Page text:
Lessons from Yahoo Inc.

V Kanchana

V Kanchana

The recent memo issued by Yahoo’s newly appointed CEO, Marissa Mayer, bans its employees from working from home making it mandatory to report physically to office by June this year and if they cannot, then they better resign. Not only many Yahoo employees are hurt by this policy, worldwide, people are guessing reactions of other technology companies and whether such a step is justified especially for the general workforce. According to a recent opinion poll by Washington Business Journal, out of 256 people surveyed, only 41% agree with Yahoo CEO’s choice while 59% strongly disagree.

This clearly indicates that Yahoo may not have done right by going against the democratic choice.

Though Marissa thinks that the change in telecommuting policy would bring employees together and dramatically increase productivity and thinking quotients of its employees but this may be too far from reality.

There is a high probability that in the process of bringing stricter rules for its employees, Yahoo may lose some of the best minds and dedicated workforce, leave alone inflow of fresh talent from the industry.

What would be more alarming to see in the coming days is if this trend started by Yahoo, gets picked up by other technology firms worldwide.

More than men, such decisions would strongly impact the lives of women for whom telecommuting is the only means of earning money in tough economic times. Juggling and balancing work and family is not so easy for every woman as it is for Mayer.

Sensitivity towards employees is essential when it comes to retaining the best class. Just because life has been easy for some does not echo it is the same for others too! Probably this is what Marissa has overlooked. With the rise of economic uncertainty, work-life balance is essential, especially, to women and physically disabled sections of the society.

Despite high education and work experience levels, commuting long distances in polluted environment, managing families and their own self, working in culturally sensitive or disaster prone geographic locations and at the same time producing results at work becomes highly stressful for such sections of the society. In such situations, telecommuting is a boon.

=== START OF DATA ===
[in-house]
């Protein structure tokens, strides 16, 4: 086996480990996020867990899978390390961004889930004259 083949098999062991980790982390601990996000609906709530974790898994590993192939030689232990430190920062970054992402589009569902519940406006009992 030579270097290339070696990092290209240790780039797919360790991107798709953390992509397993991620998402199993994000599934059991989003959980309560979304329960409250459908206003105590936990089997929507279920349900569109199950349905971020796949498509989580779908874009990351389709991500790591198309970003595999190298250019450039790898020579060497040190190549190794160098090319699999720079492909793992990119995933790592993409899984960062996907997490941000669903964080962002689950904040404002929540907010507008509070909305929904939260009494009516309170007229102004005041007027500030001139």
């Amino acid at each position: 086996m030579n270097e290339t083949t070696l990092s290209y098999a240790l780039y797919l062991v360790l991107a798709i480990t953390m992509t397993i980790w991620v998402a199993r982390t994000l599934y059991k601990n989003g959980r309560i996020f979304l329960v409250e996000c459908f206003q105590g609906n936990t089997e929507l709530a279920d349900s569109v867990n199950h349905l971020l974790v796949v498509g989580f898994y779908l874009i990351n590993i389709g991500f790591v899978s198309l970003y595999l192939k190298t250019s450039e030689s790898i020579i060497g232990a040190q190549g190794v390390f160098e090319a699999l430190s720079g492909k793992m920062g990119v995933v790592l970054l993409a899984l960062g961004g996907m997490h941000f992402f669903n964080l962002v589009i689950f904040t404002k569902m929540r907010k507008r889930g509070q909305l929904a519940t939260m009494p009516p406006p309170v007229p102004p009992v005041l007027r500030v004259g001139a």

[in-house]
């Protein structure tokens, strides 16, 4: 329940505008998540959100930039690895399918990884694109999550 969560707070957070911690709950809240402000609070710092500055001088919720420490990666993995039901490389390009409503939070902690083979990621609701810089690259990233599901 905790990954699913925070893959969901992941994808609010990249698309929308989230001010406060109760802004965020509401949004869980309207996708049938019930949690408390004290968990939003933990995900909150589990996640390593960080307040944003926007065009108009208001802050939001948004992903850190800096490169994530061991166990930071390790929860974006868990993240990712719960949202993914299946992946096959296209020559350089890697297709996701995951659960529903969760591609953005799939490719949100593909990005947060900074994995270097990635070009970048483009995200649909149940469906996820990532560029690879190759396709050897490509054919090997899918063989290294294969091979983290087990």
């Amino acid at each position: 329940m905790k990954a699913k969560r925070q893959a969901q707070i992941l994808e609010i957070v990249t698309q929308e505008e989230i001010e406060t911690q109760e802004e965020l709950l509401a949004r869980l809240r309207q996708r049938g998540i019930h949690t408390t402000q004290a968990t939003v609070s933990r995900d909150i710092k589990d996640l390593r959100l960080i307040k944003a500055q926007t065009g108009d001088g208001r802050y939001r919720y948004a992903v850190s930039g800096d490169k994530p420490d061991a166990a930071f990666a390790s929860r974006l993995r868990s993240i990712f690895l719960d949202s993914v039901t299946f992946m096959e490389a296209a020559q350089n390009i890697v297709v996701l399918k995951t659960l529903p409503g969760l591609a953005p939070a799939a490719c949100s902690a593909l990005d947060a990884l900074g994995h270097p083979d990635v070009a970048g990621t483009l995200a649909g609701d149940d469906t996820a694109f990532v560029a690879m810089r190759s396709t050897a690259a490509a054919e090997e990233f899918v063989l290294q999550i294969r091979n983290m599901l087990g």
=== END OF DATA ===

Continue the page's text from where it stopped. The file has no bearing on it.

Most companies that believe in retaining their employees introduce telecommuting policies.

However, often the management falls prey to mistrust and starts believing in measuring the employee performance only on the basis of number of hours present in the office (overlooking a very critical factor – gauging actual employee performance over the number of hours present). In reality, often people who telecommute are the ones putting in extra hours at work than their office going counterparts.

For companies like Aetna, a leading US based health insurance company, with an employee workforce of 35,000 people, high employee productivity levels have been achieved primarily by encouraging an employee- friendly telecommuting policy.

Clearly, when it comes to managing remote workers, the key is a strong and sensitive management team that understands its employees’ motivation levels and their potential to perform from a remote place. In most cases, it is not the remote workers who are unproductive but the management working with them.

Even in tough times, companies can surely come up with a more balanced approach in crisis situations like that being faced by Yahoo currently.

Instead of completely banning telecommuting, occasional face to face interactions or video conferencing can be a viable option both for the telecommuters as well as the company. Cloud technology, document sharing, video conferencing, collaborative workspaces and even the internet would be a waste if these cannot be put to the benefit of improving the lives of so many people world over who feel blessed each day for the opportunity they get by working from home.

It is a wait and watch show as to how other firms react to Yahoo in the present business environment.

Whatever be it, having a nursery next to the office might be a good planning for the Yahoo CEO but creating havoc in the minds of people, especially, her own workforce, might not be a good idea to establish herself as a role model in the eyes of other women.

Kanchana VAuthor: V Kanchana

Senior Marketing Analyst

RMS India



  1. Great post. It will be interesting to see what happens after June. With 6 out of 10 employees “strongly disagree”.

  2. What’s been lost for many people is the issue Mayer apparently was facing: a culture that needed to be changed and a less-than-steller work ethic. From what I’ve read, this was done after reviewing data from the company’s VPN to see how much “work” (connectivity) was going on and she wants the troops all together for the transformation.

    While I generally support the option for certain people to work from home in certain jobs, this was a different situation. My understanding is that the ban was fairly widely welcomed inside Yahoo (and misunderstood outside the company). My guess is that this is a temporary move (6-24 months is my hunch) and that telecommuting will be reintroduced in the future once the issues are resolved. Time will tell.